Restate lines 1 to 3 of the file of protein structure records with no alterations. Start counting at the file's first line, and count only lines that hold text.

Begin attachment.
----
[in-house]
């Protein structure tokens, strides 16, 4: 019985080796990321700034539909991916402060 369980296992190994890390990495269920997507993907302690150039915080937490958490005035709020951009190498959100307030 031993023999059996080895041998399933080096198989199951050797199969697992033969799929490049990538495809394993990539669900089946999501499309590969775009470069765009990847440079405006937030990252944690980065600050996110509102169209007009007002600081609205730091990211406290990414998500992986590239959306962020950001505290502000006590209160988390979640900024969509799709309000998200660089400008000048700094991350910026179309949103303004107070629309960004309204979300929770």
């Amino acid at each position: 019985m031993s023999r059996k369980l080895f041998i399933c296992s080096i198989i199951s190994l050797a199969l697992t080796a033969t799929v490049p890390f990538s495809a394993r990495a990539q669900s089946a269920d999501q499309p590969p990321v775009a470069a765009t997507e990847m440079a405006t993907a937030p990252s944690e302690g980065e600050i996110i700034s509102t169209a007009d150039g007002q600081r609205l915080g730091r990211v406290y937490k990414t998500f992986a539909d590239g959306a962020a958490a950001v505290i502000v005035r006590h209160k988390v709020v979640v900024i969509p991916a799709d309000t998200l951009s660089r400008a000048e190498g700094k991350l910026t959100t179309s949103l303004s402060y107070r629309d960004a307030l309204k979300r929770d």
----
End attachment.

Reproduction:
[in-house]
């Protein structure tokens, strides 16, 4: 019985080796990321700034539909991916402060 369980296992190994890390990495269920997507993907302690150039915080937490958490005035709020951009190498959100307030 031993023999059996080895041998399933080096198989199951050797199969697992033969799929490049990538495809394993990539669900089946999501499309590969775009470069765009990847440079405006937030990252944690980065600050996110509102169209007009007002600081609205730091990211406290990414998500992986590239959306962020950001505290502000006590209160988390979640900024969509799709309000998200660089400008000048700094991350910026179309949103303004107070629309960004309204979300929770």
């Amino acid at each position: 019985m031993s023999r059996k369980l080895f041998i399933c296992s080096i198989i199951s190994l050797a199969l697992t080796a033969t799929v490049p890390f990538s495809a394993r990495a990539q669900s089946a269920d999501q499309p590969p990321v775009a470069a765009t997507e990847m440079a405006t993907a937030p990252s944690e302690g980065e600050i996110i700034s509102t169209a007009d150039g007002q600081r609205l915080g730091r990211v406290y937490k990414t998500f992986a539909d590239g959306a962020a958490a950001v505290i502000v005035r006590h209160k988390v709020v979640v900024i969509p991916a799709d309000t998200l951009s660089r400008a000048e190498g700094k991350l910026t959100t179309s949103l303004s402060y107070r629309d960004a307030l309204k979300r929770d």